As an added bonus, in the process of learning to focus you have to learn to let go of distractions. As you still the constant chattering of the mind, the whirring of the fast cogs of thought and worry, you become more aware of the deeper stirrings in your soul. As you let go of these too you can find release from things that have been trapped in your soul for years. This is my personal experience. Even things you didn't know still bothered you will float to the surface. If we want to bring to God our whole soul, all of our life and substance, this is another pre-requisite. It isn't a quick process, but it's sure and steady.

The specific practise I use most is called "Mindfulness of breathing". There are lots of resources online about this. I wrote up (a long time ago) how I do it:
If you'd like a more gentle introduction, starting with a few minutes a day instead of twenty minutes, then this article is also a good introduction:
We know that we've barely scratched the surface of depth with God. We know that there is so much more life and power to be known than we have experienced so far. But do we really know how to go deeper with God? We tend to think we do, if only we could stop sinning and do what God calls us to then we'll find more life. And it doesn't happen, and we blame ourselves and feel guilty and determine to put more *effort* into knowing God. This is us trying to change ourselves, and it doesn't work. Instead we need to find our way into God and let him change us. We need something that will drive us into depth, propel and compel us into him. For me meditation is that engine.

If you find something better then *great* (and be sure to let me know), but if you don't then why not give it a try? (And sometime I'll tell you how it's changed my prayer life.)

If you do try meditating be prepared for it to be difficult. The mind is used to having free reign to wander and *everyone* struggles at first. It doesn't take long, maybe five or six times, before you push through the distraction and start to discover how relaxing and rewarding it can be. It doesn't take much longer than that, maybe a couple of weeks, before you start to really feel the benefits. You'll start to notice when your mind is freewheeling and be more able to return to rest. Like anything worth having, the kingdom pearl for example, a deep peace of mind takes determination and a struggle to obtain. The process of having to fight for it, fight to push through the distraction, fight to carve out some time in your schedule to make room for it, are part of what helps shape your character. Prove that finding depth with God is a priority for you by fighting to make it a reality in your life.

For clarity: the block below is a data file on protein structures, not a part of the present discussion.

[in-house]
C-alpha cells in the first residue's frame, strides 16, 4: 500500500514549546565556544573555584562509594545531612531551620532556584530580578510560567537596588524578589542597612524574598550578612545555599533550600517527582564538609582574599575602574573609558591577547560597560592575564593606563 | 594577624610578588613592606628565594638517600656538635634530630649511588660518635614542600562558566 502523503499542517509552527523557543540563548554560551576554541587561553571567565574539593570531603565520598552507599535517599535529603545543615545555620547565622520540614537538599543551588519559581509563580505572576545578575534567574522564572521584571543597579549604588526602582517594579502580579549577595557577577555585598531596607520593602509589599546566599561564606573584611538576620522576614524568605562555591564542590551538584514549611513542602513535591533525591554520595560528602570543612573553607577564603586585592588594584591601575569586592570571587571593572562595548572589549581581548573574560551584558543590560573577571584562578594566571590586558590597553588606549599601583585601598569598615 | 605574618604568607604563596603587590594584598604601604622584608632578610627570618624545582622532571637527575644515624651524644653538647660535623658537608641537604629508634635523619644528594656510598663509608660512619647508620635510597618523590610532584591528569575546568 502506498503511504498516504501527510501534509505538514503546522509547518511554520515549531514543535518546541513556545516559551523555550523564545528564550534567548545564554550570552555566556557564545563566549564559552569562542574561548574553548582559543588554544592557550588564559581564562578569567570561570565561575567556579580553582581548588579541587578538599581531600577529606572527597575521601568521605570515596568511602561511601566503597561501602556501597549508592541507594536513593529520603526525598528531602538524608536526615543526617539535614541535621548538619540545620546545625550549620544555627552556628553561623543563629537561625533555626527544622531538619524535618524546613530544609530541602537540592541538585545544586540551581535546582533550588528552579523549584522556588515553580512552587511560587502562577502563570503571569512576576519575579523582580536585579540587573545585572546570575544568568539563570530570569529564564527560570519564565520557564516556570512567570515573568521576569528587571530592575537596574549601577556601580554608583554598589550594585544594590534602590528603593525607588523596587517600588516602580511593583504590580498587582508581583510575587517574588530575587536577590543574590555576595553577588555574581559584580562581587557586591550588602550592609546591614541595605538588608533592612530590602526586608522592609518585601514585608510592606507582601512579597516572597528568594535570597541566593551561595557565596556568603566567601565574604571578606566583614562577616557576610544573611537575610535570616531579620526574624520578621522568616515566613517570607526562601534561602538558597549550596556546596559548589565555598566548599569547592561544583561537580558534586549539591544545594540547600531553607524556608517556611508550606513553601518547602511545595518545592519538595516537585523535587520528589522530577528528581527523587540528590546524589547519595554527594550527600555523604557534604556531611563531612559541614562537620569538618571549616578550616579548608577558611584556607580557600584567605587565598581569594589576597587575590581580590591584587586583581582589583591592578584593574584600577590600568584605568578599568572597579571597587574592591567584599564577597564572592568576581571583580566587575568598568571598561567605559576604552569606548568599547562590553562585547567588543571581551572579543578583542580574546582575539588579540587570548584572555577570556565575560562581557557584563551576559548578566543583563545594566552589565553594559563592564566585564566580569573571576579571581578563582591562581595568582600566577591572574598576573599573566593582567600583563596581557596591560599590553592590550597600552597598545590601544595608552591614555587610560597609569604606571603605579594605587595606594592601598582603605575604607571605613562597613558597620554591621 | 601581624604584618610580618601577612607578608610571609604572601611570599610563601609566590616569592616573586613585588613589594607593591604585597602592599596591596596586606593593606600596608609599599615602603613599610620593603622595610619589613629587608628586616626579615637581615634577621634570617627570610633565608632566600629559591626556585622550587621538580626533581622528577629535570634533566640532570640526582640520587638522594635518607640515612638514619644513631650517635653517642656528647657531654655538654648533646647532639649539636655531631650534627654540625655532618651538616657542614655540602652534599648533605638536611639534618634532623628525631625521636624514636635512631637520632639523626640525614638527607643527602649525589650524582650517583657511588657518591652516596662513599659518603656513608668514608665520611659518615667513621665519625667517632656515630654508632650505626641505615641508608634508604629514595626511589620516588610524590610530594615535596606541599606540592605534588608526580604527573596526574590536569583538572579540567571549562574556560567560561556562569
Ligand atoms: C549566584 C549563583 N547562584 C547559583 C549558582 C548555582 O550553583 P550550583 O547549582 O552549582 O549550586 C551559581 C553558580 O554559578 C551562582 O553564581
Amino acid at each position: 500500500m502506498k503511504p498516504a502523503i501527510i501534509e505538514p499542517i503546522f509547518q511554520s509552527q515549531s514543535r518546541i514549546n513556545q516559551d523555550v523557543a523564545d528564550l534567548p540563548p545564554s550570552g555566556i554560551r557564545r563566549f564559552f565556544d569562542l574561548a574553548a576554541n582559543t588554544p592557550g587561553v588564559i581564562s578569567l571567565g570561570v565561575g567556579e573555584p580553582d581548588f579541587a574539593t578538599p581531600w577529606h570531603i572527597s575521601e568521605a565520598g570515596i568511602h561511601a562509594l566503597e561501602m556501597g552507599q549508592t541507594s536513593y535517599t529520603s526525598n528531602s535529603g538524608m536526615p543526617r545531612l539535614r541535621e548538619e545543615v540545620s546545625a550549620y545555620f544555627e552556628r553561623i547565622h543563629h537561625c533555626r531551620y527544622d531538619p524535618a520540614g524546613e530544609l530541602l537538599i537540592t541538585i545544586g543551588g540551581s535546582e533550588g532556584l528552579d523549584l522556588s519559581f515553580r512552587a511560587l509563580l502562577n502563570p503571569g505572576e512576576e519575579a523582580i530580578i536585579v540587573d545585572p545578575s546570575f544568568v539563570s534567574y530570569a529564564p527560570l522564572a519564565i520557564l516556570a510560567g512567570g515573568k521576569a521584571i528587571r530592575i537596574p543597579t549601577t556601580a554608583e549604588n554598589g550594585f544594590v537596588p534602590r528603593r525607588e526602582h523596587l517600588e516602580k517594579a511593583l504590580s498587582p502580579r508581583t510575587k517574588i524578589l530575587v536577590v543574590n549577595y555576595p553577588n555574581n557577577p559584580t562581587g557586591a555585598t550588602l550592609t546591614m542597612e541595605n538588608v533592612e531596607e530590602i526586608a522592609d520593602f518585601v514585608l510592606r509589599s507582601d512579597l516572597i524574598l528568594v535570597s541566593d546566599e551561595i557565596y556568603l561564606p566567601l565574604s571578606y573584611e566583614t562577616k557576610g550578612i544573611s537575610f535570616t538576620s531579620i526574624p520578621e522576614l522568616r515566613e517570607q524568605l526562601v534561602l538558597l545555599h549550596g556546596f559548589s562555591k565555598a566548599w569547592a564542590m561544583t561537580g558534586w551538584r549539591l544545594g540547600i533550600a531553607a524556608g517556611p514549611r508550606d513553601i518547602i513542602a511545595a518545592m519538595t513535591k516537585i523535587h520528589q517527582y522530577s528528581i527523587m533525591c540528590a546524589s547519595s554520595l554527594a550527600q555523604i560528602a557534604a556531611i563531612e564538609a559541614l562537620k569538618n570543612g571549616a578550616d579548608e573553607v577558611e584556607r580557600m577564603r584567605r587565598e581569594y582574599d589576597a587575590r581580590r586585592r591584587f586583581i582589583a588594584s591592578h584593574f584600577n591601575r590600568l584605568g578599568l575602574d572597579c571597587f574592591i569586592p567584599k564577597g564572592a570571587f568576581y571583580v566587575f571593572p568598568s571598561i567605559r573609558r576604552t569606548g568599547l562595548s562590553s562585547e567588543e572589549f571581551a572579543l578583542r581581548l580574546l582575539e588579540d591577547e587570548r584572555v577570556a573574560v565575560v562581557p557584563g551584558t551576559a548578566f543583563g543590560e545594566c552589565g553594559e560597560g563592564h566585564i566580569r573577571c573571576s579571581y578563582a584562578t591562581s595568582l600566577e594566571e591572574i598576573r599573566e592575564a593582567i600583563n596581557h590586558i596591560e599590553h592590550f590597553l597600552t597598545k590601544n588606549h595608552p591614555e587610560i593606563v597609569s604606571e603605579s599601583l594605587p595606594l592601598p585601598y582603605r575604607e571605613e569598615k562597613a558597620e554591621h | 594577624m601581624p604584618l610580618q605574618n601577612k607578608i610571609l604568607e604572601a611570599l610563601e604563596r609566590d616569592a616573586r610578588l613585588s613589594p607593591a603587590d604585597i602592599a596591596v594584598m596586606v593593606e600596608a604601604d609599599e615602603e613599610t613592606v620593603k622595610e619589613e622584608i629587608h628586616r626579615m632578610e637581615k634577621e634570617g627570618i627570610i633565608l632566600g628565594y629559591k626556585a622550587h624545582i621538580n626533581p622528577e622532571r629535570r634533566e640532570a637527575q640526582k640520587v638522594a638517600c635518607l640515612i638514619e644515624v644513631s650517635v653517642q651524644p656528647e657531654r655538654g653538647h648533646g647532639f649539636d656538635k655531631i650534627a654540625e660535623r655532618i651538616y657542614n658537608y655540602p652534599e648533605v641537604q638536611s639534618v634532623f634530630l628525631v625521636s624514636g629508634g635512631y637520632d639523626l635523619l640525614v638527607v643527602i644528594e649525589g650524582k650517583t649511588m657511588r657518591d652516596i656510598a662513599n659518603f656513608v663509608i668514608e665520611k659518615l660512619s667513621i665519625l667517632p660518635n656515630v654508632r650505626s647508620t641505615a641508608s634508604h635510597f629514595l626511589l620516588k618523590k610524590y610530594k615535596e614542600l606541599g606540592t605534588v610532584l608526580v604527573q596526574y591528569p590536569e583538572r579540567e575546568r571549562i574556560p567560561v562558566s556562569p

Thursday, 26 March 2015

Church in the Dirt

As humbling as it is to find myself in passionate agreement with an American Christian... there's a vicar called "Reverend Jeff Hood" I really like. His latest blog post is particularly good (warning - contains vulgarity!). He's talking about the woman caught in adultery, and how Jesus dealt with her:

 Instead of picking the woman up, Jesus gets dirty. [...] Jesus was willing to be stoned and die with the woman. How often do we place our bodies into the conversation? How often are we willing to die so that others might live? As far as the traditional churches go, you can’t save someone you have no contact with. The real church will forever be the church in the dirt.